Interorgan amino acid exchange in humans: consequences for arginine and citrulline metabolism.Am J Clin Nutr. 2007 Jan; 85(1):167-72.AJ
The liver plays a central role in amino acid metabolism. However, because of limited accessibility of the portal vein, human data on this subject are scarce.
We studied hepatic amino acid metabolism in noncirrhotic fasting patients undergoing liver surgery.
Twenty patients undergoing hepatectomy for colorectal metastases in a normal liver were studied. Before resection, blood was sampled from a radial artery, portal vein, hepatic vein, and renal vein. Organ blood flow was measured by duplex ultrasound scan.
The intestine consumed glutamine and released citrulline. Citrulline was taken up by the kidney. This was accompanied by renal arginine release, which supports the view that glutamine is a precursor for arginine synthesis through an intestinal-renal pathway. The liver was found to extract citrulline from this pathway at a rate that was dependent on intestinal citrulline release (P < 0.0001) and hepatic citrulline influx (P = 0.03). Fractional hepatic extractions of citrulline (8.4%) and arginine (11.5%) were not significantly different. Eighty-eight percent of arginine reaching the liver passed it unchanged. Splanchnic citrulline release could account for one-third of renal citrulline uptake.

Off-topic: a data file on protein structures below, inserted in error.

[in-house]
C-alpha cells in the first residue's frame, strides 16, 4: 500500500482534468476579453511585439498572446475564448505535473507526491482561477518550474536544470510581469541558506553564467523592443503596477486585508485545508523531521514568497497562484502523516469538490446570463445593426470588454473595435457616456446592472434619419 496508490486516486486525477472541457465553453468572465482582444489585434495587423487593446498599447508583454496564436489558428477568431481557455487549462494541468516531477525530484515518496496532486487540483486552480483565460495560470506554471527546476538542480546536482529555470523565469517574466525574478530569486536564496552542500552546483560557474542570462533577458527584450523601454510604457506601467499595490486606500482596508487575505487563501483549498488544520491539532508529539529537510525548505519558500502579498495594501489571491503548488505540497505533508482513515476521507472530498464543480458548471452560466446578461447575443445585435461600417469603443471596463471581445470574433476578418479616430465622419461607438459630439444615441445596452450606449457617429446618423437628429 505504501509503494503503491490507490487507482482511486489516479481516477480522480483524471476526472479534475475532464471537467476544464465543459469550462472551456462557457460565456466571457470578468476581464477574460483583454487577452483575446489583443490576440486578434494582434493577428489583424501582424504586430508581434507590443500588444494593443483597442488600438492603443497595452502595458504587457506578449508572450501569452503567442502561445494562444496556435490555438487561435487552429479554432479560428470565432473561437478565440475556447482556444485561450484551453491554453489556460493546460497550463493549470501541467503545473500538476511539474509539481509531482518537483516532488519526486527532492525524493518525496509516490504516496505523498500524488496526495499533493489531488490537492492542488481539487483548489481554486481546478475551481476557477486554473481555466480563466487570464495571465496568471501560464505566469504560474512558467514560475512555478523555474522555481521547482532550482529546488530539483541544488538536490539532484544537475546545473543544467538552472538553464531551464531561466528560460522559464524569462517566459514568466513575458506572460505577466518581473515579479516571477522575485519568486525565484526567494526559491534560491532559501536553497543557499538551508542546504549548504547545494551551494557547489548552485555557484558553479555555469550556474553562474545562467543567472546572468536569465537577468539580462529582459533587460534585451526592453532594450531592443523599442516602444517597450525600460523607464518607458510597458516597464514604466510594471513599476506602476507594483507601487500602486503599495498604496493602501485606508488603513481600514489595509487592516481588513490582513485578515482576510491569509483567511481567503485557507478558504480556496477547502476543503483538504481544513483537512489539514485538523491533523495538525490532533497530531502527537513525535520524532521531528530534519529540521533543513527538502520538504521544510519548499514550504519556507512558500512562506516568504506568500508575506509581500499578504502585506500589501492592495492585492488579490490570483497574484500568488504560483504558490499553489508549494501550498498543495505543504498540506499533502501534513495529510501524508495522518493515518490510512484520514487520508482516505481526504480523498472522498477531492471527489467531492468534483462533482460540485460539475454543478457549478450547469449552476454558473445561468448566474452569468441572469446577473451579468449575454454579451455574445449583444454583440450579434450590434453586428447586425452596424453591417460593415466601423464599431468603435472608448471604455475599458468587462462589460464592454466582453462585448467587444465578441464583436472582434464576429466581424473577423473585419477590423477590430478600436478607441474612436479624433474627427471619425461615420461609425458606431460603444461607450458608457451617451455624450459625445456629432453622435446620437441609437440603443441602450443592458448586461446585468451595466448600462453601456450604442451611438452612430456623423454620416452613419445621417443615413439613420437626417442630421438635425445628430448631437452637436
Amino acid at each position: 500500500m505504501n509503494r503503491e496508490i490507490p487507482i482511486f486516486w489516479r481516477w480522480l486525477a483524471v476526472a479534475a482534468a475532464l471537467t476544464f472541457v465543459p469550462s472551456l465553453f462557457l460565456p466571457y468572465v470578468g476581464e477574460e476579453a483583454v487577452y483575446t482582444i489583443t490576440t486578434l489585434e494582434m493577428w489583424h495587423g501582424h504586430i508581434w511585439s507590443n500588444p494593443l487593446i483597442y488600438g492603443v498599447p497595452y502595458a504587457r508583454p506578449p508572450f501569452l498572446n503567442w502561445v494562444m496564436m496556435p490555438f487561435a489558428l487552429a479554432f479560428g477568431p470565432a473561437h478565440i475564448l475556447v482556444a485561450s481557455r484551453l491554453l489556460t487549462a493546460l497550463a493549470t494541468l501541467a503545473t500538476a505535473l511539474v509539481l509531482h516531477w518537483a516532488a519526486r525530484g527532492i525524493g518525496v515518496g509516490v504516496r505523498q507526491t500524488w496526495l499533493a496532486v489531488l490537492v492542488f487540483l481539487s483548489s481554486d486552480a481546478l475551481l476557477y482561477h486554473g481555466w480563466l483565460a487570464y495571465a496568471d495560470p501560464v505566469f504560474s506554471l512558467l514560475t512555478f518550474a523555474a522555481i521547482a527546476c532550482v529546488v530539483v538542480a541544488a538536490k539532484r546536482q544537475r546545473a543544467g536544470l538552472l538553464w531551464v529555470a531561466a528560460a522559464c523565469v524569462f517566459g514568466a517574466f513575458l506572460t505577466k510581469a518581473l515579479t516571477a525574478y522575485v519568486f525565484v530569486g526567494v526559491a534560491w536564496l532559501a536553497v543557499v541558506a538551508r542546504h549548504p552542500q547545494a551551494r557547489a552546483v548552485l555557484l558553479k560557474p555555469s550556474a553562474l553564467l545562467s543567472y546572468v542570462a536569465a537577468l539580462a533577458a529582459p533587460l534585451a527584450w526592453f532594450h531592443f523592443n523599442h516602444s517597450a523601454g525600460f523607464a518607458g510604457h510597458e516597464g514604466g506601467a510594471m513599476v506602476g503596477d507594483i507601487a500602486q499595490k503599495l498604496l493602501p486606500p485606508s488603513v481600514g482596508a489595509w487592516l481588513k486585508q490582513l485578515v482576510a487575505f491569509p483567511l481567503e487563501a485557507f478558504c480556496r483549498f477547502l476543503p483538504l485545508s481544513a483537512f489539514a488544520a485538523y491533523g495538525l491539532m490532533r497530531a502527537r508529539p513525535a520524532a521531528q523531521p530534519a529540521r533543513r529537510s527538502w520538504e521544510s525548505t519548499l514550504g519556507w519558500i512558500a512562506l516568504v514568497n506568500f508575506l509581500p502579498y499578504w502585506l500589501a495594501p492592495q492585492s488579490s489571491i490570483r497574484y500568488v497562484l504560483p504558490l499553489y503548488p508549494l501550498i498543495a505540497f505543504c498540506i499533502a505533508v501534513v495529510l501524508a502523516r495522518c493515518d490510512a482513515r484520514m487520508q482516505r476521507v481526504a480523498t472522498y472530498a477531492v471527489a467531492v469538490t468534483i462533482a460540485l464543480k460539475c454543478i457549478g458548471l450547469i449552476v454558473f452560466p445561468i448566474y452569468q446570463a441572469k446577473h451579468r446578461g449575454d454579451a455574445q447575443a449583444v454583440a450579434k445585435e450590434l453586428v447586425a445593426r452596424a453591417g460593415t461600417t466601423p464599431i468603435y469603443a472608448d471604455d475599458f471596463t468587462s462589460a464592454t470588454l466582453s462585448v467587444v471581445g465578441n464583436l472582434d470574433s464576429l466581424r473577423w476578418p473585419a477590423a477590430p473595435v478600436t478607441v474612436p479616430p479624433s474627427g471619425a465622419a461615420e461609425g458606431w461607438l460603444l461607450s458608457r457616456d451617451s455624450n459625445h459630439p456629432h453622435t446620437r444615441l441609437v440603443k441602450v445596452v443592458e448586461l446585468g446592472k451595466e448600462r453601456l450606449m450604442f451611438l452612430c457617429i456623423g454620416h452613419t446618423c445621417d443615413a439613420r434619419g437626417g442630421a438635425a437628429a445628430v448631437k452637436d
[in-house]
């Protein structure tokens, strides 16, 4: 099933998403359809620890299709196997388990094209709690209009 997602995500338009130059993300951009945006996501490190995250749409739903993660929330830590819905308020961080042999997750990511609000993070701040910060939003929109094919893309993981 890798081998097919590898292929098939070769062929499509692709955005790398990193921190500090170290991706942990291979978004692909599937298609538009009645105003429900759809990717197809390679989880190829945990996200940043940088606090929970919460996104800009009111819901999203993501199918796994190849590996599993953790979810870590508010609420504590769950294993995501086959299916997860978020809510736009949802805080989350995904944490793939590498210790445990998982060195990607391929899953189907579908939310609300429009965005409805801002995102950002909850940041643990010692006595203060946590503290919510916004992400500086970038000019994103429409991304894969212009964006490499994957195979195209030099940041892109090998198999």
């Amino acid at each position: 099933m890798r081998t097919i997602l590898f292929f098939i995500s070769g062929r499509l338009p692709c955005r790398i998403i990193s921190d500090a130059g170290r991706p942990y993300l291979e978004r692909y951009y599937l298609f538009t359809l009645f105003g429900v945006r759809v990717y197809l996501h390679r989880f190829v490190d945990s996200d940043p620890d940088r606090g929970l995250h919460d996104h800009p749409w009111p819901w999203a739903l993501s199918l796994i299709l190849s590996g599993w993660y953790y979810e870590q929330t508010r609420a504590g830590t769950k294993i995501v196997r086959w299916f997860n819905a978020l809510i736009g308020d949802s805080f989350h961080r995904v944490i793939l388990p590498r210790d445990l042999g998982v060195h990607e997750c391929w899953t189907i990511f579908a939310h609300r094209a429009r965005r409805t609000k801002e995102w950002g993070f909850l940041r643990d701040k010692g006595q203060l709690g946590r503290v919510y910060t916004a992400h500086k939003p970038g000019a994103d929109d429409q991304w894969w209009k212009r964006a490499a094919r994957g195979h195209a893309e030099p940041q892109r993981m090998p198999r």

This is the first study of hepatic and interorgan amino acid metabolism in humans with a normal liver. The data indicate that glutamine is a precursor of ornithine, which can be converted to citrulline by the intestine; citrulline is transformed in the kidneys to arginine. Hepatic citrulline uptake limits the amount of gut-derived citrulline reaching the kidney. These findings may have implications for interventions aimed at increasing systemic arginine concentrations.